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Common Breastfeeding Myths

A nursing expert explains breastfeeding myths and separates fact from fiction for new moms.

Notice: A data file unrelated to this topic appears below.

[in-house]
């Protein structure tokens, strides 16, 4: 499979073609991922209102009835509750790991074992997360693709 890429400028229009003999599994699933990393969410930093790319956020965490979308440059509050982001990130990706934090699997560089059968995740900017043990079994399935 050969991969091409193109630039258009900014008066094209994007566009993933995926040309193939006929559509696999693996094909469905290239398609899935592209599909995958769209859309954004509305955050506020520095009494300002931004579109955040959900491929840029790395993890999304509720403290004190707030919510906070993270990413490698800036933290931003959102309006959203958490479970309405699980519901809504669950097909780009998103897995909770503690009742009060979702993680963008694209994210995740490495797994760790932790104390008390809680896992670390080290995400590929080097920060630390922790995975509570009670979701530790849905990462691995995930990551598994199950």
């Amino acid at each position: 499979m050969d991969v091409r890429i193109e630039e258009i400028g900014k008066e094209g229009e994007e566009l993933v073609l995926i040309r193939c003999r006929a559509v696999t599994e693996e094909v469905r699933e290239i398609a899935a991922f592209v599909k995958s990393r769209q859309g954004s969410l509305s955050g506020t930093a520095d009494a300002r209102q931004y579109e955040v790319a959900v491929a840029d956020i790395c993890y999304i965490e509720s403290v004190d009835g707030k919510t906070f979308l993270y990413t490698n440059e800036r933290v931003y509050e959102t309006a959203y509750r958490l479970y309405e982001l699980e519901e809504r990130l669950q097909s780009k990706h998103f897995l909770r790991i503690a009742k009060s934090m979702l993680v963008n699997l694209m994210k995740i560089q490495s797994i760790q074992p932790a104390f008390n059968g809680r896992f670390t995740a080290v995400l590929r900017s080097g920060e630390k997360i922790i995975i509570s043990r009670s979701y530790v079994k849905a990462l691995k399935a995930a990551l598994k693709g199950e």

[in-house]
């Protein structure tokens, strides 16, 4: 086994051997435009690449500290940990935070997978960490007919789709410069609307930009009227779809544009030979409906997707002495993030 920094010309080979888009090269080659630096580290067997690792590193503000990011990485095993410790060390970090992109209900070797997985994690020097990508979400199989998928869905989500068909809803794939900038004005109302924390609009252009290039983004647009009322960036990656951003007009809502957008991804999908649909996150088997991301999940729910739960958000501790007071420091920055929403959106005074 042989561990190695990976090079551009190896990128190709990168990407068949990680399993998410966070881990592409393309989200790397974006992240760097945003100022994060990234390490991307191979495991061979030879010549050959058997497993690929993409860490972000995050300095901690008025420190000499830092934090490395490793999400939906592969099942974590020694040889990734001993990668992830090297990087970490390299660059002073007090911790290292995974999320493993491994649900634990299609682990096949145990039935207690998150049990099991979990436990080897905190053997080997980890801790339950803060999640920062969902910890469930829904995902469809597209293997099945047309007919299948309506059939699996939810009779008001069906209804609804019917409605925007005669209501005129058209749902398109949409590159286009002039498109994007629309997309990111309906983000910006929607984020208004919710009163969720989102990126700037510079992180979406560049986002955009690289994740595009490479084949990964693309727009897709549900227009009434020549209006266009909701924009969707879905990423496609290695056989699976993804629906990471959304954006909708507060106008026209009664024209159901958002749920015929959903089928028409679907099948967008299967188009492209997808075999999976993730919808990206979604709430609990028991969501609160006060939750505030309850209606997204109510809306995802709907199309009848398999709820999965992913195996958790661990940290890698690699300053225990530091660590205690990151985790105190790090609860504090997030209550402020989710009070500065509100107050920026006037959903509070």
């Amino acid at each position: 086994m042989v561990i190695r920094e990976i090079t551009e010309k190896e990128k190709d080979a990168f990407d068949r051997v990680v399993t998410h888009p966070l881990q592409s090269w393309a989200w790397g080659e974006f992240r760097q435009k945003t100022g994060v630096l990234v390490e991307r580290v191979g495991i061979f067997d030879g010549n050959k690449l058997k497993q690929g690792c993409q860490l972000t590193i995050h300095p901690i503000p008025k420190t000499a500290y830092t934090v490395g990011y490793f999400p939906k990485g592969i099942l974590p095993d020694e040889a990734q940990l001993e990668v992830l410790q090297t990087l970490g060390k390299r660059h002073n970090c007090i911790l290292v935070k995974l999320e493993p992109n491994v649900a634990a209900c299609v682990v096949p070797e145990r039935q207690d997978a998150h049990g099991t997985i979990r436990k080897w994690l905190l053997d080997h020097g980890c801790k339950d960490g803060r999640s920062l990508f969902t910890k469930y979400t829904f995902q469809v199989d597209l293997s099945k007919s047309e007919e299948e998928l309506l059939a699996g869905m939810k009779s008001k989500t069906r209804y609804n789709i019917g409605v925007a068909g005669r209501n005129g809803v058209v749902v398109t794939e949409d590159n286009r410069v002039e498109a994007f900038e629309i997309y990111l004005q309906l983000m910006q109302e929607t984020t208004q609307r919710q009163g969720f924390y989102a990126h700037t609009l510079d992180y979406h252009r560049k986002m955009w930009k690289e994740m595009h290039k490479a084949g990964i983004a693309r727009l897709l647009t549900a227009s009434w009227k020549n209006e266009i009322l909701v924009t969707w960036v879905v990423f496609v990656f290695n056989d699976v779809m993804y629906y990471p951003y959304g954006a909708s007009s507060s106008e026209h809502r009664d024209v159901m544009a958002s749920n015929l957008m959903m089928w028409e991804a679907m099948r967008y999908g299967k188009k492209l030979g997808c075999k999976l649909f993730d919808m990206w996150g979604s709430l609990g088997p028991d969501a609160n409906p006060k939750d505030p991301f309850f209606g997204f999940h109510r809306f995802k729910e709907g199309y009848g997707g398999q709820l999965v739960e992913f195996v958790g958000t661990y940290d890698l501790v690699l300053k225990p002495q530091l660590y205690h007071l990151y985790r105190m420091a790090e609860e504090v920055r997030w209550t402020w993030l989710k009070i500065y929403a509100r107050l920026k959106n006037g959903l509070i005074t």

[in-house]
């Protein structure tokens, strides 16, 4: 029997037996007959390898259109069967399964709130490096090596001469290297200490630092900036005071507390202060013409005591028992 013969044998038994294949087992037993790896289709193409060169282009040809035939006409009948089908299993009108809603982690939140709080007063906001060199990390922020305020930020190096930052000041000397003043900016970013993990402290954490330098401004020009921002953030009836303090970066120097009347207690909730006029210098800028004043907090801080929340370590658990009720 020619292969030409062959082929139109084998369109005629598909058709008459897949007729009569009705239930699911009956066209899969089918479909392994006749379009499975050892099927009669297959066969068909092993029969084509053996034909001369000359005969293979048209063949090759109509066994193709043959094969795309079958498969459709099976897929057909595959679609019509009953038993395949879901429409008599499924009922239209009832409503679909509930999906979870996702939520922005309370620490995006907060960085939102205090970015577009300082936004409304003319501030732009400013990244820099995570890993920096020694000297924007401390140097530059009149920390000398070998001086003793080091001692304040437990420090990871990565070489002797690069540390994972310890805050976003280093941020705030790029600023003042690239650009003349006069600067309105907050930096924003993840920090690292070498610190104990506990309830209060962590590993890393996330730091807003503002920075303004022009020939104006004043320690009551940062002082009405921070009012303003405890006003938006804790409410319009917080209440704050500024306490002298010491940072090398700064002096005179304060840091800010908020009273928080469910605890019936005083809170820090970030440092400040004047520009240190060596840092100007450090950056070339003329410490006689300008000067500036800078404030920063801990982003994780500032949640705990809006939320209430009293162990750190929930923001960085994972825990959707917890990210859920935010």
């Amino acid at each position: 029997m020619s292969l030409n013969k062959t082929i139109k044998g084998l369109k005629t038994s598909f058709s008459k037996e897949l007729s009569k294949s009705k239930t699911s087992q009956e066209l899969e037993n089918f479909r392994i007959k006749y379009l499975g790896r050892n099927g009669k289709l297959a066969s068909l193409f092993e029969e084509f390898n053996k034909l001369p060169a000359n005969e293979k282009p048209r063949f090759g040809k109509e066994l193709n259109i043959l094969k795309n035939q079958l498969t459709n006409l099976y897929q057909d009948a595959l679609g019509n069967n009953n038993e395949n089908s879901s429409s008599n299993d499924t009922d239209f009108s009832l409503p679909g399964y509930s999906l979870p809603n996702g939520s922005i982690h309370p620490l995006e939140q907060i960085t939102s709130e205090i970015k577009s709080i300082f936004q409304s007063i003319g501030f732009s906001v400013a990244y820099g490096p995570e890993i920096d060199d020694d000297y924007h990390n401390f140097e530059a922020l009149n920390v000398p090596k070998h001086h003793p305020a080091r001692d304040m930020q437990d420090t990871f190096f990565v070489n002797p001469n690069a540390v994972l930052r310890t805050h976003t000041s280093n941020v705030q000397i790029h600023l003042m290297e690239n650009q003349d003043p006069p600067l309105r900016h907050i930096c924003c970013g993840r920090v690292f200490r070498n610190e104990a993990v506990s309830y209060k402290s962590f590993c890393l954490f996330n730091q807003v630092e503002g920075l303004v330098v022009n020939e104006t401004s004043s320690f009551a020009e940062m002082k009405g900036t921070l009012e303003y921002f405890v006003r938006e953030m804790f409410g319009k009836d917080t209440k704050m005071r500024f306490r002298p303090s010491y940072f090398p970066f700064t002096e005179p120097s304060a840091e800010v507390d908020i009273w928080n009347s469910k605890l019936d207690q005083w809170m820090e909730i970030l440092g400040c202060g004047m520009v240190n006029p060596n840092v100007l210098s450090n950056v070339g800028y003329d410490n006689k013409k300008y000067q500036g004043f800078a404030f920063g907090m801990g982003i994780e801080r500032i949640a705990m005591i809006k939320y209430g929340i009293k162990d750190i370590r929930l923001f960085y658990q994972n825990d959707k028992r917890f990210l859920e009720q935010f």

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-Hi, I'm Kimberly Durdin and I'm a board certified lactation consultant. And I've been helping moms breastfeed for over 20 years. A lot of moms hear different things about breastfeeding, different myths that may make them think that breastfeeding is difficult or impossible even. One of the most common myths I hear is that moms are concerned that they might not ever make enough milk to meet the needs of their baby. The truth of the matter is almost all women can breastfeed their babies. And most women can breastfeed exclusively for the first 6 months as is recommended by the American Academy of Pediatrics. So, with good support and good knowledge, most moms can go on to breastfeed their babies fully without the use of unnecessary supplementation. Another myth that I hear quite frequently is that breastfeeding is supposed to hurt or that painful latching on, painful breastfeeding experiences are just kind of what happens when you're breastfeeding and most moms get concerned that in order to breastfeed their baby, they'll somehow have to learn to deal with this type of pain. Well, that's really untrue. Breastfeeding is not supposed to hurt. It is common the first couple of days after birth to experience some nipple tenderness even if your baby is properly latched, but it should go no further than that. After about the first week of breastfeeding, mom should really not be feeling anymore tenderness and that anytime when mom is breastfeeding, if she feels pain when her baby latches on, she should-- she should seek support and help from a board certified lactation consultant or a community breastfeeding helper. Another common myth that parents sometimes hear is that formula is the same as breast milk and that there is absolutely no difference between the two. Remember that breast milk contains antibodies, which protect your babies from disease, illness, and formulas don't contain antibodies at all. Formulas provide vitamins, and minerals, and the basics of nutrition for your baby. Breast milk contains everything that your baby needs, vitamins, minerals, carbohydrates, fats, enzymes, growth hormones, and a host of other things that are not available in formula such as the immune protection against diseases and illnesses. So, they're really not the same. However, if you need to use-- if you think you need to use a formula, first talk to your doctor or lactation consultant and they could help you find what's the best choice for you as well as some alternatives to using formula if you feel you need to supplement. Well, I hope this information helps you steer clear of some of the most common breastfeeding myths that are out there. For more information, peruse some of our other topics as well. Check out some of the websites that we've listed in the resources. Thanks for watching.